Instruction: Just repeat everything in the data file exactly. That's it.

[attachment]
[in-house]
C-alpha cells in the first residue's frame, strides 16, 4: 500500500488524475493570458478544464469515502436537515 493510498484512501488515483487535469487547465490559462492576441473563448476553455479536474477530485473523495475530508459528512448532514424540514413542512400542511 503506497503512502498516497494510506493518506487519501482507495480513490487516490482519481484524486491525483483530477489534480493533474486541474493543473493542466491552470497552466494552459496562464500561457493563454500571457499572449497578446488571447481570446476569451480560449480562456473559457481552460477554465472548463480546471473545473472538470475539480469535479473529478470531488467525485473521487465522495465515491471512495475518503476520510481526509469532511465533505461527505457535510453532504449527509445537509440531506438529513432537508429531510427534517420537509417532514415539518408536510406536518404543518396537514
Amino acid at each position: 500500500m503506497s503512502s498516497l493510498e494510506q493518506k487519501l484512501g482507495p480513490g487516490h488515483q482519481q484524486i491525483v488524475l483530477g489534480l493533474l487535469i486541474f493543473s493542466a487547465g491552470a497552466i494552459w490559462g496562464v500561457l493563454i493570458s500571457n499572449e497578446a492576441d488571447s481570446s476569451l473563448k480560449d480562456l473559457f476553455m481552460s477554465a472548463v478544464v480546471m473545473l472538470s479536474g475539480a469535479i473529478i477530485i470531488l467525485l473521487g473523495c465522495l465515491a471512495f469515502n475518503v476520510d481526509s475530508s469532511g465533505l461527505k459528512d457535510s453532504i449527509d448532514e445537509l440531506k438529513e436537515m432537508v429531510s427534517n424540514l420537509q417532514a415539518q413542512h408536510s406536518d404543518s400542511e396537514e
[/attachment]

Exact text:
[in-house]
C-alpha cells in the first residue's frame, strides 16, 4: 500500500488524475493570458478544464469515502436537515 493510498484512501488515483487535469487547465490559462492576441473563448476553455479536474477530485473523495475530508459528512448532514424540514413542512400542511 503506497503512502498516497494510506493518506487519501482507495480513490487516490482519481484524486491525483483530477489534480493533474486541474493543473493542466491552470497552466494552459496562464500561457493563454500571457499572449497578446488571447481570446476569451480560449480562456473559457481552460477554465472548463480546471473545473472538470475539480469535479473529478470531488467525485473521487465522495465515491471512495475518503476520510481526509469532511465533505461527505457535510453532504449527509445537509440531506438529513432537508429531510427534517420537509417532514415539518408536510406536518404543518396537514
Amino acid at each position: 500500500m503506497s503512502s498516497l493510498e494510506q493518506k487519501l484512501g482507495p480513490g487516490h488515483q482519481q484524486i491525483v488524475l483530477g489534480l493533474l487535469i486541474f493543473s493542466a487547465g491552470a497552466i494552459w490559462g496562464v500561457l493563454i493570458s500571457n499572449e497578446a492576441d488571447s481570446s476569451l473563448k480560449d480562456l473559457f476553455m481552460s477554465a472548463v478544464v480546471m473545473l472538470s479536474g475539480a469535479i473529478i477530485i470531488l467525485l473521487g473523495c465522495l465515491a471512495f469515502n475518503v476520510d481526509s475530508s469532511g465533505l461527505k459528512d457535510s453532504i449527509d448532514e445537509l440531506k438529513e436537515m432537508v429531510s427534517n424540514l420537509q417532514a415539518q413542512h408536510s406536518d404543518s400542511e396537514e